Photo of tent in winter snow

How to Support People Experiencing Homelessness During the Cold Winter Months

Nov 28, 2023

As the holiday season approaches and fall quickly transforms to winter, it can be easy to take for granted having a warm place to rest our heads every night. In 2022, a total of 7,917 people were recorded in Minnesota as experiencing homelessness, and more than 22 percent of these individuals were reported as unsheltered. This puts Minnesota 25th in the nation for unsheltered populations, which is especially concerning when considering the extreme temperatures our state faces each winter.

Homelessness impacts every age, gender, race, ethnicity, faith, and family structure. It affects single adults, families, mothers with children, youth, and the elderly. It even impacts people with jobs who simply can’t afford housing, or who find the barriers to securing housing to be complicated and insurmountable. 

Robbin Lofton is our program manager for the Housing and Homelessness team and has been working with Guild Services for more than 12 years. Here, she details some common misconceptions about homelessness, how Minnesotans experiencing homelessness are further affected during the winter months, and how we can all help support our unhoused neighbors.

What are some common misconceptions about homelessness? 

When someone is experiencing homelessness, they are extremely vulnerable and at high risk of being taken advantage of. They are often the victims of brutal and violent attacks, robbery, and other crimes, but research data often doesn’t capture this because many people do not report. 

Although people experiencing homelessness are far more likely to be the victim of crime, they are more commonly portrayed as the perpetrators. And when someone experiencing homelessness does commit a crime, news coverage is often heavy in response, which makes people become fearful of people living in their communities who are unhoused.

People experiencing homelessness are often judged by others, many of whom assume they just made bad choices that put them in the position they’re in. However, each person’s experience is far more complicated than that, and there are many variables that lead a person to homelessness. 

Our clients aren’t bad people. They want safety and security. They just need a little help to become self-sufficient. Oftentimes, they have no one to lean on and don’t know how to access services, or they’re completely unaware of the services available to them.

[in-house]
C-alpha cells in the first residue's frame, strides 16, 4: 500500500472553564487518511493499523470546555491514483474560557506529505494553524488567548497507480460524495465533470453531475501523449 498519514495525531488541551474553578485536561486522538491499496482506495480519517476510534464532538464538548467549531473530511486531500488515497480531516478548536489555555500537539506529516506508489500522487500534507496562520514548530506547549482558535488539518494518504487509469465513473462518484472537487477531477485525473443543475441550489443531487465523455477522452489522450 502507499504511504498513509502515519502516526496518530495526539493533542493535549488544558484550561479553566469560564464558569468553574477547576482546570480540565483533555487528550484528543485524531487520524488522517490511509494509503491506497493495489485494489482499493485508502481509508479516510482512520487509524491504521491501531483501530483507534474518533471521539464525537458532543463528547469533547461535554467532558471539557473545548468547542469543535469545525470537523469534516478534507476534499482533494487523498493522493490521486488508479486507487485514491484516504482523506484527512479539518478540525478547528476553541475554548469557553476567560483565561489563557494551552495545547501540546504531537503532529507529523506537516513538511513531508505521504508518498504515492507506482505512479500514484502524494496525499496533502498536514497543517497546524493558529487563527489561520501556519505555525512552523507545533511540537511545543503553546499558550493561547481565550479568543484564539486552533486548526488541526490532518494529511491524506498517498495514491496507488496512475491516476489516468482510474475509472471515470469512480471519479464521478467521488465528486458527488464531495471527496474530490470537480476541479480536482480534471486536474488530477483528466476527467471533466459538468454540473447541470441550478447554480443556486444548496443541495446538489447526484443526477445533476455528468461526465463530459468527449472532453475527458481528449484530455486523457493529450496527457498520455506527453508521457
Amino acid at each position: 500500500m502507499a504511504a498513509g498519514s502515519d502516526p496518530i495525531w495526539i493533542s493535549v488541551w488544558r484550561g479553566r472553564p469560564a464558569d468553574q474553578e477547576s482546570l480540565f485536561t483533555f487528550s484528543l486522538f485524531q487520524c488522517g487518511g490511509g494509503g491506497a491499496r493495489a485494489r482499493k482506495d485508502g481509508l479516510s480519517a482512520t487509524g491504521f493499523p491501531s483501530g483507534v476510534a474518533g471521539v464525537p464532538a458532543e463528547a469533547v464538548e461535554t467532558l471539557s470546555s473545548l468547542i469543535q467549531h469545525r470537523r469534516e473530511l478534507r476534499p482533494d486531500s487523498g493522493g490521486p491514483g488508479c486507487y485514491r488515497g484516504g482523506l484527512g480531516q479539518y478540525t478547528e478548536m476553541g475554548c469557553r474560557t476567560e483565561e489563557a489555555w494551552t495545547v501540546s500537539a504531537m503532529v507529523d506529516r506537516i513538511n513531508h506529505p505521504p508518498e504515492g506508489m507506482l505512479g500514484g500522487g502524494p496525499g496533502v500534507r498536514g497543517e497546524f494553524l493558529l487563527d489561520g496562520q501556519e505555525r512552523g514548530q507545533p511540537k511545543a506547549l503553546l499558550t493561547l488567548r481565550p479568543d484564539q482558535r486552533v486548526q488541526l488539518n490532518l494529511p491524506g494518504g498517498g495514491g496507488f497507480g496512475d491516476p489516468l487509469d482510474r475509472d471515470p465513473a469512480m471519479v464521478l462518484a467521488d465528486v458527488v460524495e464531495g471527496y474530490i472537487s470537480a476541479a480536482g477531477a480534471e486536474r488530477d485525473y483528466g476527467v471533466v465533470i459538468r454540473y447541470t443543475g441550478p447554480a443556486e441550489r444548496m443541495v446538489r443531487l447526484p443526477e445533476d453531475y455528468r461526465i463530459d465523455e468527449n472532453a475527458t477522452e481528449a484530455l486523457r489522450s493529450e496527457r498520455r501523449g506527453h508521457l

How does the winter season affect our state’s unhoused population?

When winter hits, it’s dangerous to be outside, so a lot of people experiencing homelessness become willing to accept any type of shelter they can get. Many people find a warm place in the woods and remain there throughout the winter months to stay safe. 

You might hear people complain, “Why won’t they just go to the shelter?” Unfortunately, many of our clients have experienced trauma while staying in shelters and other similar places, and they’ve told us they feel safest outside. To provide truly person-centered services, we have to listen and understand that this is their experience, and although it’s hard for us sometimes, we support them and ensure they have the tools they need to be safe outdoors, including tents, blankets, food, coats, hand warmers, socks, backpacks, etc.

What can Minnesotans do to help support their unhoused neighbors?

The biggest thing they can help with is understanding. Suspend judgment. Simply ask the person how they are doing and how you can assist. First impressions are lasting impressions — treat people who are experiencing homelessness as human beings first. Talk about their needs, such as what the person could use, on an individualized basis. 

Our clients often need clothing, backpacks, blankets, sanitary wipes, and food that doesn’t need to be refrigerated. Gift cards for gas stations or grocery stores and bus cards for Metro Transit are hugely helpful. It’s also extremely helpful to let people know where they can go during business hours and stay for an extended amount of time. For example, Hennepin County has a list of severe cold warming locations that include public libraries and county buildings.

What do you wish more people understood about homelessness in Minnesota?

I wish more people understood how common it is and how close so many people are to becoming homeless. I wish people understood that it’s not about personal failure — rather, it’s about a failure of systems. 

I especially want people to understand that our neighbors experiencing homelessness are people, not criminals. People experiencing homelessness have the same hopes and fears as everyone else and deserve the dignity and safety of a home.

At Guild, we work every day to find and connect with people experiencing homelessness to deliver goods, resources, and ongoing support tailored to their specific needs. To do this, we rely on a robust network of partners in all areas of the Twin Cities metro area to quickly connect people to the services they need, wherever they are. To support this work, and to support our unhoused neighbors, consider making a gift to Guild today.